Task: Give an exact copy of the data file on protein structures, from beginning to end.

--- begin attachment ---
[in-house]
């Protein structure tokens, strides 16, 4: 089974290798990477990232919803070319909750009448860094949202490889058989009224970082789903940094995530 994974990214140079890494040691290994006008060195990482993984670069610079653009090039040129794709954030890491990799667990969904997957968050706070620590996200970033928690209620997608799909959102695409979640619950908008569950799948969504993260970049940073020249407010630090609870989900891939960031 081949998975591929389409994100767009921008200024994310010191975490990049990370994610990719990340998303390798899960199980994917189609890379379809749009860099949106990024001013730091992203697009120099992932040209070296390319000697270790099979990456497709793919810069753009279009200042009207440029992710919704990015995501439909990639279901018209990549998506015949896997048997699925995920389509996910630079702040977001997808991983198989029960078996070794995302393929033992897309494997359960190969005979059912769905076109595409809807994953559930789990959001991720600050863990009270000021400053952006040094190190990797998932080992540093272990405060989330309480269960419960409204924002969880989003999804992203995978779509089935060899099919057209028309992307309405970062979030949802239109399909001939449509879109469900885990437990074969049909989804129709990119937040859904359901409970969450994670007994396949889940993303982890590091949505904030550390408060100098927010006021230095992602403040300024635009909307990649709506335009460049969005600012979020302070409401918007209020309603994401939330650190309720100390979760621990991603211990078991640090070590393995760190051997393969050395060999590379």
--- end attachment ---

[in-house]
């Protein structure tokens, strides 16, 4: 089974290798990477990232919803070319909750009448860094949202490889058989009224970082789903940094995530 994974990214140079890494040691290994006008060195990482993984670069610079653009090039040129794709954030890491990799667990969904997957968050706070620590996200970033928690209620997608799909959102695409979640619950908008569950799948969504993260970049940073020249407010630090609870989900891939960031 081949998975591929389409994100767009921008200024994310010191975490990049990370994610990719990340998303390798899960199980994917189609890379379809749009860099949106990024001013730091992203697009120099992932040209070296390319000697270790099979990456497709793919810069753009279009200042009207440029992710919704990015995501439909990639279901018209990549998506015949896997048997699925995920389509996910630079702040977001997808991983198989029960078996070794995302393929033992897309494997359960190969005979059912769905076109595409809807994953559930789990959001991720600050863990009270000021400053952006040094190190990797998932080992540093272990405060989330309480269960419960409204924002969880989003999804992203995978779509089935060899099919057209028309992307309405970062979030949802239109399909001939449509879109469900885990437990074969049909989804129709990119937040859904359901409970969450994670007994396949889940993303982890590091949505904030550390408060100098927010006021230095992602403040300024635009909307990649709506335009460049969005600012979020302070409401918007209020309603994401939330650190309720100390979760621990991603211990078991640090070590393995760190051997393969050395060999590379």